Adenium plant, commonly known as Desert rose, native of East Africa and Arabia, is well adapted to warm climates and is suitable for making bonsai. The fleshy leaves, attractive flowers in different colours and a bulbous stem base called caudex make the Adenium bonsai unique. The one most suitable for a bonsai, is Adenium obesum with pink, red or white flowers.
Tips for making Adenium bonsai
Dry seeds collected from pod like mature fruits are used for propagation.
Sow seeds half inch deep in trays, filled with fertilised well drained garden soil. Keep it in partial sunlight and spray water regularly. Avoid overwatering, as it may cause seeds to decay. The seeds will be germinated within 7 to 10 days.
After one or two months, carefully replant the seedlings to small pots, filled with potting mixture containing river sand and dried cow dung or compost in the ratio 3:1. Keep it in direct sunlight, giving adequate quantity of water as and when the soil seems dry.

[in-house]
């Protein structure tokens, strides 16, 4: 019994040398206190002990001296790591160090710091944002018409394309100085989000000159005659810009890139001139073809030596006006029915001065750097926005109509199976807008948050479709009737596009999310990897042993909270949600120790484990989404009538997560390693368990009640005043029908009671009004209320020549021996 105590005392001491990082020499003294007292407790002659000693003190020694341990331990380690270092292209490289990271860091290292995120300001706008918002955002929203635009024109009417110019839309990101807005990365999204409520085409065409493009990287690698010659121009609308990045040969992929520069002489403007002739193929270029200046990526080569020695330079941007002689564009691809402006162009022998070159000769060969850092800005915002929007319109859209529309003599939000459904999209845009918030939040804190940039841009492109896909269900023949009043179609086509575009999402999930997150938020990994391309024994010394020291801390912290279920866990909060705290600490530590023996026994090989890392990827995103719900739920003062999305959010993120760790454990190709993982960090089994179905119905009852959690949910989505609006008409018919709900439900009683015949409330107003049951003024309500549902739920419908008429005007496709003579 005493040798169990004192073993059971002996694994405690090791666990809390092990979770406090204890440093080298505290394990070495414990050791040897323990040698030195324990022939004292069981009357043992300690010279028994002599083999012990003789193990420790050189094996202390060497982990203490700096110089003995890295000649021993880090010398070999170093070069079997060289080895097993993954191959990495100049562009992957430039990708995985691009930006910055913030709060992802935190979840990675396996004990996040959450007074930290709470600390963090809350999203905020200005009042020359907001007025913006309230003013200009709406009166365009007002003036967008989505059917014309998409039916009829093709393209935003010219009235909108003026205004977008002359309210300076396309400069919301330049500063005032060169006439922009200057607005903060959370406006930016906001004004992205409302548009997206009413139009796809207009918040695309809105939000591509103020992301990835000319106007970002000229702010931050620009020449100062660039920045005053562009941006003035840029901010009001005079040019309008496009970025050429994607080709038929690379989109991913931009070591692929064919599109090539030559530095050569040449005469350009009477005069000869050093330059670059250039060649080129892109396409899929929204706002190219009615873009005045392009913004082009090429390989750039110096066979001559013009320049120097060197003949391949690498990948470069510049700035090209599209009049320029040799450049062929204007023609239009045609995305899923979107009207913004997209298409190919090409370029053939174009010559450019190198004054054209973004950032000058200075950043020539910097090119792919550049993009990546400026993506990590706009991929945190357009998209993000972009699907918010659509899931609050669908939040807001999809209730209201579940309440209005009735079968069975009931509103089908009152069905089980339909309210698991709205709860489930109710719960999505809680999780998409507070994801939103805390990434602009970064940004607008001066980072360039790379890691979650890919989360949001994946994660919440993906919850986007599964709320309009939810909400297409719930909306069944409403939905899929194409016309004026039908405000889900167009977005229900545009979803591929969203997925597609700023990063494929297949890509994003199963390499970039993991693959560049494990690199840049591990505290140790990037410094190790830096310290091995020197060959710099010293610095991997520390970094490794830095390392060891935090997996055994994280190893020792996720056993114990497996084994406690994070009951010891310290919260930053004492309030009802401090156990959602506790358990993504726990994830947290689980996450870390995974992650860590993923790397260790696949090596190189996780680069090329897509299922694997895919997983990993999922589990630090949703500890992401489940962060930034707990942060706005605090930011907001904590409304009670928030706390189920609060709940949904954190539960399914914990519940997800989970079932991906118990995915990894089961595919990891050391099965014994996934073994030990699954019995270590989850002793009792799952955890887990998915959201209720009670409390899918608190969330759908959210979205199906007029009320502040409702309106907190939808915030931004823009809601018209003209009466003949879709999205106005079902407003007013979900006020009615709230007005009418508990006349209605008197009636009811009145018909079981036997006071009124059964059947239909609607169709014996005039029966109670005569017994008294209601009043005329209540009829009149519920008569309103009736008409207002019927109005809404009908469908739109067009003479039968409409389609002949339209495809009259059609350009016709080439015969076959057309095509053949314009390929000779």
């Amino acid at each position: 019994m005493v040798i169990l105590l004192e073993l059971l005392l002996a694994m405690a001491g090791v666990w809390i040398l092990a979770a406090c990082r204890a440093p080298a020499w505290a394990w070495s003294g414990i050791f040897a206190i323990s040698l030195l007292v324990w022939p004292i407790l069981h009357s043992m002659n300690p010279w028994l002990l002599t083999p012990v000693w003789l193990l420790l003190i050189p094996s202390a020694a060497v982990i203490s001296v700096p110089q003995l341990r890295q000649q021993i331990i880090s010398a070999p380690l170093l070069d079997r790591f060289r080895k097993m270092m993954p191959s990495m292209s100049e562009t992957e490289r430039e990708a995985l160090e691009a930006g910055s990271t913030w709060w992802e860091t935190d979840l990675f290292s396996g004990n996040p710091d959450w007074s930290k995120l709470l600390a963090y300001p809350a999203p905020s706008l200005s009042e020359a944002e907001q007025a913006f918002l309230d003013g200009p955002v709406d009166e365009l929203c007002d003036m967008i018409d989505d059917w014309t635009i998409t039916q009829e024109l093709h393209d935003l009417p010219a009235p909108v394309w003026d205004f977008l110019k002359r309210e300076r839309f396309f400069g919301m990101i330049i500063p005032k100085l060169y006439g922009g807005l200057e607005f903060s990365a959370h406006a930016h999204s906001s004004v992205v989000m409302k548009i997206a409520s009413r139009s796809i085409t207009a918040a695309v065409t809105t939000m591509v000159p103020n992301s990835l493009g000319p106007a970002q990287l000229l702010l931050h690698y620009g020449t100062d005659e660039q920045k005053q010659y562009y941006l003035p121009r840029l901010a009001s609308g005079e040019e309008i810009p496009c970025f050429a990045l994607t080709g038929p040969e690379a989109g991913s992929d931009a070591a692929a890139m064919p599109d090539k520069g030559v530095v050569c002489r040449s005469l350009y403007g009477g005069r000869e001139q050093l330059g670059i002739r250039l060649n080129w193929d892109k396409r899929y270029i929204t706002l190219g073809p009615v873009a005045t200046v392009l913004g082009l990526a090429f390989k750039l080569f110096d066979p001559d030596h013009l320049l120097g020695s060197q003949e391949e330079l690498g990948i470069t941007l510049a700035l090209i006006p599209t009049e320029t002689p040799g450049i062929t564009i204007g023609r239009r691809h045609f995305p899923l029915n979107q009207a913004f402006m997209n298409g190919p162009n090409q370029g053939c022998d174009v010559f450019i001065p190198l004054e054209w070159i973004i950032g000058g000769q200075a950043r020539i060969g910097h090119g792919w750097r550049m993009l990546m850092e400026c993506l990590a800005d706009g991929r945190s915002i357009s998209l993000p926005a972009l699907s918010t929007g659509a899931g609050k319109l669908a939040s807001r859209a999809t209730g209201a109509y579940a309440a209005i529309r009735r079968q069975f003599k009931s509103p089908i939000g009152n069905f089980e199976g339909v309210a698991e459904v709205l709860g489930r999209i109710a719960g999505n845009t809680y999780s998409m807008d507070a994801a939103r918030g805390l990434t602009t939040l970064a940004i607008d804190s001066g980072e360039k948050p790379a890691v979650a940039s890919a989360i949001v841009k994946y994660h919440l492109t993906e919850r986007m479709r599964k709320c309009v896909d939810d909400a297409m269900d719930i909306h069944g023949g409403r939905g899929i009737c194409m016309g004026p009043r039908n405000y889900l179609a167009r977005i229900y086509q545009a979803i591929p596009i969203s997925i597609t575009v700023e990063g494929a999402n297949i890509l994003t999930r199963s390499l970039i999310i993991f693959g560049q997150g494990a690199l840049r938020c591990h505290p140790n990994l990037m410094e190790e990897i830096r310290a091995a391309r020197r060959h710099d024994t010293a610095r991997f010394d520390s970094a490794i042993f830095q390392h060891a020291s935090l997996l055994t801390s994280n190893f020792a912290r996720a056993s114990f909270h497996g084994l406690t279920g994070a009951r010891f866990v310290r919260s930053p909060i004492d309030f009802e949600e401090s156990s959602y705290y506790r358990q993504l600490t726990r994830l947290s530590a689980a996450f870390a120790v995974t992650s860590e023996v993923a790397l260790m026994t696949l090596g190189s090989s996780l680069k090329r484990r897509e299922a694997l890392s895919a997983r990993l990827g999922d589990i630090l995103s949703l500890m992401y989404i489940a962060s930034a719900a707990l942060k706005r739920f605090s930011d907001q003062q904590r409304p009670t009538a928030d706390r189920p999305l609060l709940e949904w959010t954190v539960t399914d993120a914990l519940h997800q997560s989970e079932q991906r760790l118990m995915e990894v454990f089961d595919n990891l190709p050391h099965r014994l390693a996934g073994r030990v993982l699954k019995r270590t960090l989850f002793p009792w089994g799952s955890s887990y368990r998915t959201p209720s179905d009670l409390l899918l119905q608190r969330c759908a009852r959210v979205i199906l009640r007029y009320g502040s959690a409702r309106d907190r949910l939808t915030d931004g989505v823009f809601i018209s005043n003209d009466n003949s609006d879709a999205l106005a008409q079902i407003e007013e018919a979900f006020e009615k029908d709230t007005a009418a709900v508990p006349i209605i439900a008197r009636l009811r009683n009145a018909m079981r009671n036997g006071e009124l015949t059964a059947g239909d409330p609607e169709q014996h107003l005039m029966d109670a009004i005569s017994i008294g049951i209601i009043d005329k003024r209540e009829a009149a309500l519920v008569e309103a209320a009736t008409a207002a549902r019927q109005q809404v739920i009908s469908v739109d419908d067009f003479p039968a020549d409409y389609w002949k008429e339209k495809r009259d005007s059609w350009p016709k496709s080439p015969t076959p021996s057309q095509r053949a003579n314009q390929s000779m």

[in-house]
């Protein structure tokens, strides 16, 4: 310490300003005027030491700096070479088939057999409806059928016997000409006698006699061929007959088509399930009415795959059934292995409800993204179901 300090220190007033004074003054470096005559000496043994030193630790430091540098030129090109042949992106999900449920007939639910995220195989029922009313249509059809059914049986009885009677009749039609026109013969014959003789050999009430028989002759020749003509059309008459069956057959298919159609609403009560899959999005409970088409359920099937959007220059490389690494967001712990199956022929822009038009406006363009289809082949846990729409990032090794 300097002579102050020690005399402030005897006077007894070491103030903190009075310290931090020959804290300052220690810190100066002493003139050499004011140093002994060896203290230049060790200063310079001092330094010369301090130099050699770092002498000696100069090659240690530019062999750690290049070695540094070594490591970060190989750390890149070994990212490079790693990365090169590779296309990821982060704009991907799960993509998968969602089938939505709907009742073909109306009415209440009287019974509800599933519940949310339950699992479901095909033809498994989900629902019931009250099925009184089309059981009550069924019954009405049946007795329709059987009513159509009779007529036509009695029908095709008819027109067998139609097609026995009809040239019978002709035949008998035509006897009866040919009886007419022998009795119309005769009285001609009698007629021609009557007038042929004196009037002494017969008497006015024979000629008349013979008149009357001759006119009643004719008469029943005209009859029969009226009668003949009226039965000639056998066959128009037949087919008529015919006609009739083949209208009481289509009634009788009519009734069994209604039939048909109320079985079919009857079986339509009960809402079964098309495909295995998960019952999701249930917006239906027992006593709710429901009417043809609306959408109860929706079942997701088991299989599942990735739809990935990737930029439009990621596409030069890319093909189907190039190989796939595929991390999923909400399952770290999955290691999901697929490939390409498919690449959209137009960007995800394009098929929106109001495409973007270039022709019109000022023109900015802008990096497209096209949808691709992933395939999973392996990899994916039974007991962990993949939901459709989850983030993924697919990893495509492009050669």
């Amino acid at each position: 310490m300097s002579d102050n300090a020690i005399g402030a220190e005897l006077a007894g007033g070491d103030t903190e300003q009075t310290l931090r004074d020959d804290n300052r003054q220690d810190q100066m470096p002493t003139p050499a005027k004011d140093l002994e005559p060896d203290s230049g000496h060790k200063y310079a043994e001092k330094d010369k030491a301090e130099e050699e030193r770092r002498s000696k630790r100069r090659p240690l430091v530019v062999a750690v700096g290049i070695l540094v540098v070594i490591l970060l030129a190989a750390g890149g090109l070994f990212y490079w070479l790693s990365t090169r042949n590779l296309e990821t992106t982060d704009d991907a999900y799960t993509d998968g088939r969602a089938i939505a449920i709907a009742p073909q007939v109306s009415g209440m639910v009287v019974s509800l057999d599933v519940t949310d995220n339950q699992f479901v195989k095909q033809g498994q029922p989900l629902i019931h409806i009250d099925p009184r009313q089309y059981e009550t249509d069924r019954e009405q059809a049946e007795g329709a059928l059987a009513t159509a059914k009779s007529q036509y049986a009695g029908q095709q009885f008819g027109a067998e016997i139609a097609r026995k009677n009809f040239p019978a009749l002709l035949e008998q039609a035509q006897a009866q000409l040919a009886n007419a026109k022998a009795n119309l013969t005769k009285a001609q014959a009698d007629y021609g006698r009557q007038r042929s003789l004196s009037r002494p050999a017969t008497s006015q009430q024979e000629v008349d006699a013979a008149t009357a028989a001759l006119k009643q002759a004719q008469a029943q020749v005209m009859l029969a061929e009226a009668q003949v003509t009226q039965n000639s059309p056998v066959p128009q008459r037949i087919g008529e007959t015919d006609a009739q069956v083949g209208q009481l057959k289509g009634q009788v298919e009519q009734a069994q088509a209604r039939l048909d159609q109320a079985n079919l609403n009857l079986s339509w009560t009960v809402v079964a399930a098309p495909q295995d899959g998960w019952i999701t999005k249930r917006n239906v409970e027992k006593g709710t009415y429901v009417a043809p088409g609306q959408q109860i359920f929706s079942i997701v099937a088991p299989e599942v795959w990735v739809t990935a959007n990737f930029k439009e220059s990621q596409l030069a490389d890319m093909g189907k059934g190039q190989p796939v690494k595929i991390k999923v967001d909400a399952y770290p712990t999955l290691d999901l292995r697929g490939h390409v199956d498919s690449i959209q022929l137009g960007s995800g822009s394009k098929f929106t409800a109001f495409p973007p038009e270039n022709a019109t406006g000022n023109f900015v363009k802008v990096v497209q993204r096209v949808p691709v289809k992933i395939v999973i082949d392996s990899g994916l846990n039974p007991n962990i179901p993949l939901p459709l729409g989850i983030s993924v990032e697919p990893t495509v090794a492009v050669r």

The plant starts blooming about one year after replanting. As the caudex becomes larger, transfer the plant to a much wider shallow pot filled with potting mixture, having the same combination as stated in step 2, keeping the caudex above the soil level. There should be a gap of about two inches between the caudex and the edges of the pots.
Pruning can be done at any time of the year. Cut the stem above the caudex, with a sterilised sharp knife or a new shaving blade, and apply some fungicide on the wound. Natural fungicides such as organic turmeric powder or apple cider vinegar can be used. A large number of new shoots develop from the cuts, producing new flower buds.
Wiring gives the required shape to your bonsai, but care should be taken to avoid winding too tightly, as it may leave marks on the stem.
6. Repotting :
Repot your Adenium bonsai every two or three years, and the same methods given in step 3 can be applied while replanting each time.